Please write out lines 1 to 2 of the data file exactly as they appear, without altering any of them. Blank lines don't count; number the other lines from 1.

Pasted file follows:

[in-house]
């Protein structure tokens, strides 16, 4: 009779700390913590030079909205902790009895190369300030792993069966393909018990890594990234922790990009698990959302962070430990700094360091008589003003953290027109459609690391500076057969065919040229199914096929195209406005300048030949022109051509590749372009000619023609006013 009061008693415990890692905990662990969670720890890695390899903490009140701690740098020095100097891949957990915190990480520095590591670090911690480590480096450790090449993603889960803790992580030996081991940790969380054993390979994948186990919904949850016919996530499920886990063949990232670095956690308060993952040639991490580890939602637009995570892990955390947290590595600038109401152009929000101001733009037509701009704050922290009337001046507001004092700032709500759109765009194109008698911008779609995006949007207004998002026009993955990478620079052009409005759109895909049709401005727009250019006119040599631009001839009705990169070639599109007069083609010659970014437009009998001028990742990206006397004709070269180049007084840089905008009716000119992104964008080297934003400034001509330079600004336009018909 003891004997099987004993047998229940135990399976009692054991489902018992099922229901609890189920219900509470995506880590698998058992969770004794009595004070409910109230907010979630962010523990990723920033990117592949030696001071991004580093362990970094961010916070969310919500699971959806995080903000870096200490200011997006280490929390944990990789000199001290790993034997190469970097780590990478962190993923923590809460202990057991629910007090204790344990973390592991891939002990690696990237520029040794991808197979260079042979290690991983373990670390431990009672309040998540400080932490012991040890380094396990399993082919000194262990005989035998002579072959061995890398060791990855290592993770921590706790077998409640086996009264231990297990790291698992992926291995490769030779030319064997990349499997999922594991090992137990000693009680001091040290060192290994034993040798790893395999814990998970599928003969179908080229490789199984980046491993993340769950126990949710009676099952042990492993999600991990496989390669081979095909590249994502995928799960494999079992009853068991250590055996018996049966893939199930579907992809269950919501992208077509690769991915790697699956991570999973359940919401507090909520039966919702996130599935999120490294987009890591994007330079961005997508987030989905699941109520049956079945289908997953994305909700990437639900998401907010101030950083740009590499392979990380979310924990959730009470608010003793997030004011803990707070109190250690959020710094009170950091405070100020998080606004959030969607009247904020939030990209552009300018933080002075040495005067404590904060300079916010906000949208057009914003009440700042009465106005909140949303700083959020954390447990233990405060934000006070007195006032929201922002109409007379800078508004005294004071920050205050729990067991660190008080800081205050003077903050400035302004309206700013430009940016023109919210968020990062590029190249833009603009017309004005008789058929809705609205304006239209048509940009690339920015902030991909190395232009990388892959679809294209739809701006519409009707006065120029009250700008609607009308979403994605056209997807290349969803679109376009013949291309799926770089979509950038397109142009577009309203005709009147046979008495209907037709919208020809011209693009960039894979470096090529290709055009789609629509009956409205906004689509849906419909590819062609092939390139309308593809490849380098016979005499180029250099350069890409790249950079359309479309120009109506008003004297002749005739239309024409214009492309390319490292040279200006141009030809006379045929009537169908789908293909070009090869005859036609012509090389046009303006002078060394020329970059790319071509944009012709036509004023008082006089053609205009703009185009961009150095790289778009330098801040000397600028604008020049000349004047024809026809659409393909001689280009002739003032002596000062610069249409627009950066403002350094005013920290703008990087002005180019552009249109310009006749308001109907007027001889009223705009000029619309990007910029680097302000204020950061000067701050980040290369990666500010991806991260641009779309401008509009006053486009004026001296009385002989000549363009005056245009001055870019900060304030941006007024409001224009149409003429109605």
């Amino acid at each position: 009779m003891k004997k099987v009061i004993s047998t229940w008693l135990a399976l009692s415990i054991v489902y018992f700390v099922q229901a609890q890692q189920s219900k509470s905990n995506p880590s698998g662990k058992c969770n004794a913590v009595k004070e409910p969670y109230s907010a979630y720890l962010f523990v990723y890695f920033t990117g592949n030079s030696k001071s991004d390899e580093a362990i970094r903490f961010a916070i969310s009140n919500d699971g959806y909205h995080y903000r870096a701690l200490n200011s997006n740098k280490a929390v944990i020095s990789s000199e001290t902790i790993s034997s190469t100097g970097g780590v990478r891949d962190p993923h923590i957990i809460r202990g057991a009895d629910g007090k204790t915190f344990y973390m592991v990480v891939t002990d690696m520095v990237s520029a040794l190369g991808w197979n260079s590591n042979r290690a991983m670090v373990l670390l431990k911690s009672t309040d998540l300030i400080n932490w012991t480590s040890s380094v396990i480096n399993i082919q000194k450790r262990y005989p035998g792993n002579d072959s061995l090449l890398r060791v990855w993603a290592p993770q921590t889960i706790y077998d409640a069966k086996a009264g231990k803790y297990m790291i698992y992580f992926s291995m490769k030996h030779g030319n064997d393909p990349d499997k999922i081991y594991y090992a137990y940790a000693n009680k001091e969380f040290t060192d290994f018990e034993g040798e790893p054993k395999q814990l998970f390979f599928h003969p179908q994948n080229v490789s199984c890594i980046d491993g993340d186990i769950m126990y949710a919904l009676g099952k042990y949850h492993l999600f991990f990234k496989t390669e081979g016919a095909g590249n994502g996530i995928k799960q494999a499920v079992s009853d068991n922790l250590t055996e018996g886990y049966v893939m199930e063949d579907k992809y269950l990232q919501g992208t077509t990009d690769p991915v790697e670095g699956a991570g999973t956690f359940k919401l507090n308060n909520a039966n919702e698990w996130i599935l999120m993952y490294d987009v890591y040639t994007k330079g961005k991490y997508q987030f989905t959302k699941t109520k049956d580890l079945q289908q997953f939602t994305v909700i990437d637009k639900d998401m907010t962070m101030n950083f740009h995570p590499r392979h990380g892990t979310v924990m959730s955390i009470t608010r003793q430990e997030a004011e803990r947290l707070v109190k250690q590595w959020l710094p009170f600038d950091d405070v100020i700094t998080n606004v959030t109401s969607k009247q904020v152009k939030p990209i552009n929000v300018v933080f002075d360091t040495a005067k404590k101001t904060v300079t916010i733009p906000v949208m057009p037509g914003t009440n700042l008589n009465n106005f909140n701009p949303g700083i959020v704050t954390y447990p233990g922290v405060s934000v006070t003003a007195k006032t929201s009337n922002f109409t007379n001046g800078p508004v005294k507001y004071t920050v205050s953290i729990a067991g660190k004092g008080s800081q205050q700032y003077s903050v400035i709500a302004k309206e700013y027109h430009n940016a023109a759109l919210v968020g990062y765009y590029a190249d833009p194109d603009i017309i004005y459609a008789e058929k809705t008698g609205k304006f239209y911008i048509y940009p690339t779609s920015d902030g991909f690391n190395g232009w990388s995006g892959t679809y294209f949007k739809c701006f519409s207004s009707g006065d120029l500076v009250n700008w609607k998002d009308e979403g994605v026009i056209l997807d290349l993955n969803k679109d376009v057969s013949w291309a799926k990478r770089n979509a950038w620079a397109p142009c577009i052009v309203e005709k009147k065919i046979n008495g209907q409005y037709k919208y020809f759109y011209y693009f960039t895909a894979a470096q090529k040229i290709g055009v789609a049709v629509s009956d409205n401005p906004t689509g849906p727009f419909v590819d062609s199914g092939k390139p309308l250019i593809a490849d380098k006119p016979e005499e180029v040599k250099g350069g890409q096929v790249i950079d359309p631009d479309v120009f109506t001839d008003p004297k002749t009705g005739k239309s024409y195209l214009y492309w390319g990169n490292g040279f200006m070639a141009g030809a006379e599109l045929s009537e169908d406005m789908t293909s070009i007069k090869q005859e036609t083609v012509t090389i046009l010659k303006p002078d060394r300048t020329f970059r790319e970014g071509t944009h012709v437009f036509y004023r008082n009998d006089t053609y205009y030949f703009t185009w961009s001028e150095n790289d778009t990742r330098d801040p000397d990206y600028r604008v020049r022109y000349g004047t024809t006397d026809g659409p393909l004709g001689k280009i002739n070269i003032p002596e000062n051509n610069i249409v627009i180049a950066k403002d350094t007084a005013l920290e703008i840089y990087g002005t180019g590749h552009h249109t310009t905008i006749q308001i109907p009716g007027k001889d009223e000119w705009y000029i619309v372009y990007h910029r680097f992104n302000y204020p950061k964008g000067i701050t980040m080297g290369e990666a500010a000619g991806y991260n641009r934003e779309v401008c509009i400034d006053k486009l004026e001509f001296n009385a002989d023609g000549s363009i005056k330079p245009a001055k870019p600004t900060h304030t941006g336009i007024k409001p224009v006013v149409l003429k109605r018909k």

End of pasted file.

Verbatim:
[in-house]
């Protein structure tokens, strides 16, 4: 009779700390913590030079909205902790009895190369300030792993069966393909018990890594990234922790990009698990959302962070430990700094360091008589003003953290027109459609690391500076057969065919040229199914096929195209406005300048030949022109051509590749372009000619023609006013 009061008693415990890692905990662990969670720890890695390899903490009140701690740098020095100097891949957990915190990480520095590591670090911690480590480096450790090449993603889960803790992580030996081991940790969380054993390979994948186990919904949850016919996530499920886990063949990232670095956690308060993952040639991490580890939602637009995570892990955390947290590595600038109401152009929000101001733009037509701009704050922290009337001046507001004092700032709500759109765009194109008698911008779609995006949007207004998002026009993955990478620079052009409005759109895909049709401005727009250019006119040599631009001839009705990169070639599109007069083609010659970014437009009998001028990742990206006397004709070269180049007084840089905008009716000119992104964008080297934003400034001509330079600004336009018909 003891004997099987004993047998229940135990399976009692054991489902018992099922229901609890189920219900509470995506880590698998058992969770004794009595004070409910109230907010979630962010523990990723920033990117592949030696001071991004580093362990970094961010916070969310919500699971959806995080903000870096200490200011997006280490929390944990990789000199001290790993034997190469970097780590990478962190993923923590809460202990057991629910007090204790344990973390592991891939002990690696990237520029040794991808197979260079042979290690991983373990670390431990009672309040998540400080932490012991040890380094396990399993082919000194262990005989035998002579072959061995890398060791990855290592993770921590706790077998409640086996009264231990297990790291698992992926291995490769030779030319064997990349499997999922594991090992137990000693009680001091040290060192290994034993040798790893395999814990998970599928003969179908080229490789199984980046491993993340769950126990949710009676099952042990492993999600991990496989390669081979095909590249994502995928799960494999079992009853068991250590055996018996049966893939199930579907992809269950919501992208077509690769991915790697699956991570999973359940919401507090909520039966919702996130599935999120490294987009890591994007330079961005997508987030989905699941109520049956079945289908997953994305909700990437639900998401907010101030950083740009590499392979990380979310924990959730009470608010003793997030004011803990707070109190250690959020710094009170950091405070100020998080606004959030969607009247904020939030990209552009300018933080002075040495005067404590904060300079916010906000949208057009914003009440700042009465106005909140949303700083959020954390447990233990405060934000006070007195006032929201922002109409007379800078508004005294004071920050205050729990067991660190008080800081205050003077903050400035302004309206700013430009940016023109919210968020990062590029190249833009603009017309004005008789058929809705609205304006239209048509940009690339920015902030991909190395232009990388892959679809294209739809701006519409009707006065120029009250700008609607009308979403994605056209997807290349969803679109376009013949291309799926770089979509950038397109142009577009309203005709009147046979008495209907037709919208020809011209693009960039894979470096090529290709055009789609629509009956409205906004689509849906419909590819062609092939390139309308593809490849380098016979005499180029250099350069890409790249950079359309479309120009109506008003004297002749005739239309024409214009492309390319490292040279200006141009030809006379045929009537169908789908293909070009090869005859036609012509090389046009303006002078060394020329970059790319071509944009012709036509004023008082006089053609205009703009185009961009150095790289778009330098801040000397600028604008020049000349004047024809026809659409393909001689280009002739003032002596000062610069249409627009950066403002350094005013920290703008990087002005180019552009249109310009006749308001109907007027001889009223705009000029619309990007910029680097302000204020950061000067701050980040290369990666500010991806991260641009779309401008509009006053486009004026001296009385002989000549363009005056245009001055870019900060304030941006007024409001224009149409003429109605």